People who are considered "night owls" tend to report more insomnia symptoms, even though they have the opportunity to gain more sleep time, according to a study published in the Journal of Clinical Sleep Medicine (JCSM). The study was authored by Jason C. Ong, PhD, and researchers at Stanford University. It consisted of 312 patients, who were categorized as morning, intermediate and evening chronotypes based upon scores on the Morningness-Eveningness Composite Scale. Comparing people with insomnia who prefer evening activities, the "night owls," to the morning and intermediate types, the night owls reported the most sleep/wake irregularities and waking distress, even after adjusting for severity of sleep disturbance. "Our findings indicate that further research should investigate the relationship between circadian rhythms and insomnia, especially with the severity of the 'night owl' group," said Ong. "These factors may serve to perpetuate the insomnia disorder, and might be particularly important to consider when treating this subgroup of insomniacs."

Being a Night Owl is genetic
All of our body's processes follow a daily cycle controlled by our circadian clock. A common gene variant that affects virtually the entire population has been found that is responsible for up to an hour a day of our tendencies to be an early bird or night owl. "The internal 'biological clock' regulates many aspects of human biology and behavior, such as preferred sleep times, times of peak cognitive performance, and the timing of many physiological processes. It also influences the timing of acute medical events like stroke and heart attack," says first author Andrew Lim, MD, who conducted the work as a postdoctoral fellow in the Department of Neurology at Beth Israel Deaconess Medical Center (BIDMC). "This particular genotype affects the sleep-wake pattern of virtually everyone walking around, and it is a fairly profound effect so that the people who have the A-A genotype wake up about an hour earlier than the people who have the G-G genotype, and the A-Gs wake up almost exactly in the middle," explains Saper, who is also the James Jackson Putnam Professor of Neurology and Neuroscience at Harvard Medical School. This same genotype predicted six hours of the variation in the time of death: those with the AA or AG genotype died just before 11 a.m., like most of the population, but those with the GG genotype on average died at just before 6 p.m. "Also, working out which causes of death are influenced by gene variants like the one we identified may eventually lead to rational timed interventions - such as taking heart medications at particular times depending on which version of the gene variant one carries - to provide protection during an individuals' period of greatest risk," says Lim. The potential clinical applications may be as diverse as the many processes that the circadian clock controls.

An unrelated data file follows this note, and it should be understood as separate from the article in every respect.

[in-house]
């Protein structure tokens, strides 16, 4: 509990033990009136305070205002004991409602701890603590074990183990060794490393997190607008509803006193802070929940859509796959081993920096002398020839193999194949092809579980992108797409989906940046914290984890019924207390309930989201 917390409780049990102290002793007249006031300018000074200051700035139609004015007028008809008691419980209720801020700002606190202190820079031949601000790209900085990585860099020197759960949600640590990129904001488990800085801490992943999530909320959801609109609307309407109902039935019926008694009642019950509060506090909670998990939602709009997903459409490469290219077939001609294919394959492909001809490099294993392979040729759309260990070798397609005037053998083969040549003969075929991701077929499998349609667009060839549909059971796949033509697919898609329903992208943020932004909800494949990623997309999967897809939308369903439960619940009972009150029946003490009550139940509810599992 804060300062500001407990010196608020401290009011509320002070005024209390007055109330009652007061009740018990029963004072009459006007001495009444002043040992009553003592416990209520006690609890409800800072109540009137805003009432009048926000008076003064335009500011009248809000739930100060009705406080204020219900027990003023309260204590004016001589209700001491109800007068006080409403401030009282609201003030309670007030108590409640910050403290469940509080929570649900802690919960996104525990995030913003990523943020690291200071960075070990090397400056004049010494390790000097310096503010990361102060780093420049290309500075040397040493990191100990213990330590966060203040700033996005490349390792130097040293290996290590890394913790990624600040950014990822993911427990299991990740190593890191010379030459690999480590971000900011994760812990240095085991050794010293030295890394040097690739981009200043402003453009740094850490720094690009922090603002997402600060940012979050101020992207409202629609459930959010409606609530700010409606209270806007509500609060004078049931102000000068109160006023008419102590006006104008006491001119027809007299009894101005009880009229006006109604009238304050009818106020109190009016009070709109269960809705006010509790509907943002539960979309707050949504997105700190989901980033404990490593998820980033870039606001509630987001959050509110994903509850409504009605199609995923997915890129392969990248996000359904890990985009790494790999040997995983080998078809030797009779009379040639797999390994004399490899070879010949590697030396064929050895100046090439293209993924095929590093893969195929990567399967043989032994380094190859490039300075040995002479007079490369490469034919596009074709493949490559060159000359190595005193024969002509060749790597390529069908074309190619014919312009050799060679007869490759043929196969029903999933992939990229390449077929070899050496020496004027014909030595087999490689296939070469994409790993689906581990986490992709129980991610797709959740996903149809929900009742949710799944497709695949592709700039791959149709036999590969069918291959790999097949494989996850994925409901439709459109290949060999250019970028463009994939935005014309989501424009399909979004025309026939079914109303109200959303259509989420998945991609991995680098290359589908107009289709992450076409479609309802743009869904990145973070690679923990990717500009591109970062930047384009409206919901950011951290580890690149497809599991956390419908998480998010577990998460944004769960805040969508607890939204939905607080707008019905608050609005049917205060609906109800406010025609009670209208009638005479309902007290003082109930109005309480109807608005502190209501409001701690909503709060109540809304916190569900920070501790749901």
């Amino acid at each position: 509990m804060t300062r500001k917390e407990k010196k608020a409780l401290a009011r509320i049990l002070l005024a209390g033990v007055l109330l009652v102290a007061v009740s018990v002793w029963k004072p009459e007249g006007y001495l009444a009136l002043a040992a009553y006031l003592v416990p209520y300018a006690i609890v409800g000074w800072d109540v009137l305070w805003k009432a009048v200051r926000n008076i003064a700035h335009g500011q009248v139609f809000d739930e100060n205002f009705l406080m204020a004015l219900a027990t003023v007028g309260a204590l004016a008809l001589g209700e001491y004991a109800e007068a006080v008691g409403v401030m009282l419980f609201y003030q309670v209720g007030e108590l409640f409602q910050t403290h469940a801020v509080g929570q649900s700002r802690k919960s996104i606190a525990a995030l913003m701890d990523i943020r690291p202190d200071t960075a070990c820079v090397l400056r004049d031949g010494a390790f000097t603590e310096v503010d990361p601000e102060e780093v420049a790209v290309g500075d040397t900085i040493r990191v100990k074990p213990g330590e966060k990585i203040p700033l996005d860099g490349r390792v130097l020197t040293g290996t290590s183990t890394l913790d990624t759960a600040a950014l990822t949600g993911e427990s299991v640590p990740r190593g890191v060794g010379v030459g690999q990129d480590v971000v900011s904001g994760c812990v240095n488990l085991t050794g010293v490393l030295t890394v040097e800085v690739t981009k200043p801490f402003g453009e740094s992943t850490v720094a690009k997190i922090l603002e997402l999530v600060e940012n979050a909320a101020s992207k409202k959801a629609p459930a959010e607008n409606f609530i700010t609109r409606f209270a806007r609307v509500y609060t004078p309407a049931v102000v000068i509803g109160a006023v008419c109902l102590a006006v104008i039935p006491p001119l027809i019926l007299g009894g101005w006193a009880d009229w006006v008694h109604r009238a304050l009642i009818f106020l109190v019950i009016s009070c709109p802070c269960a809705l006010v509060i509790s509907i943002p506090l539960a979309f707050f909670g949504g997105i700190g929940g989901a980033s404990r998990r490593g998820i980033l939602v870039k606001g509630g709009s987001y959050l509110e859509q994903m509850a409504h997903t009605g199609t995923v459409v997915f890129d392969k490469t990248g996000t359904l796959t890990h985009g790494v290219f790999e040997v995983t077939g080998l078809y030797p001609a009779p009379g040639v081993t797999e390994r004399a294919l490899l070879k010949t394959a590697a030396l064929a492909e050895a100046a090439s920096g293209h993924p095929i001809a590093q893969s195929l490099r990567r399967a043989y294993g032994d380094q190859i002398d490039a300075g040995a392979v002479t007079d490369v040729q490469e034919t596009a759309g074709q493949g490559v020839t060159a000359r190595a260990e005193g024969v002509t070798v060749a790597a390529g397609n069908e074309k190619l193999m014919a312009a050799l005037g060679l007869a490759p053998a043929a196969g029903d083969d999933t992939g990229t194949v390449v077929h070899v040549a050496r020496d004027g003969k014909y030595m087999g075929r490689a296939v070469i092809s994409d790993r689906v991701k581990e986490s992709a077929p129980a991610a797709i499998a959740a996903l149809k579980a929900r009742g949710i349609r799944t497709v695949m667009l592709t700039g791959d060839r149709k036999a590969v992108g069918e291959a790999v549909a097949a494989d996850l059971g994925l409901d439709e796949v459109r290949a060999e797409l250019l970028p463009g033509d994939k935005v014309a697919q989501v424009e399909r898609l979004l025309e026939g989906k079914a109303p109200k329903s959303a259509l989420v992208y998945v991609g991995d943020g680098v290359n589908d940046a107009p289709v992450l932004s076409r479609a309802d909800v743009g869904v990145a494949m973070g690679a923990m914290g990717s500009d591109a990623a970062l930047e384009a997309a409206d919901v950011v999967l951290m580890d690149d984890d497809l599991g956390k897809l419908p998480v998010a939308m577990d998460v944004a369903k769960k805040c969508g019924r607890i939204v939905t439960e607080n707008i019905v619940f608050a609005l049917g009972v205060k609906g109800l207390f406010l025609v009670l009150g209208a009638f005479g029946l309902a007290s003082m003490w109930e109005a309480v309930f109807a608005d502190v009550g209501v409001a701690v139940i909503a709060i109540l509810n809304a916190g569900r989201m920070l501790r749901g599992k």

Night owls are not as motivated to exercise
People who are "night owls" have a tendency to spend more minutes sitting and are less motivated to regularly exercise, according to a new study from researchers in the Behavioral Sleep Medicine Program at the Feinberg School of Medicine at Northwestern University in Chicago, IL. Glazer Baron provides: "We found that even among healthy, active individuals, sleep timing and circadian preference are related to activity patterns and attitudes toward physical activity. Waking up late and being an evening person were related to more time spent sitting, particularly on weekends and with difficulty making time to exercise." A patient's daily sleeping schedule should be considered when giving exercise advice, especially for less active adults, the study suggests.

Neutral sleep posture allows the body to heal properly and prevent future injury.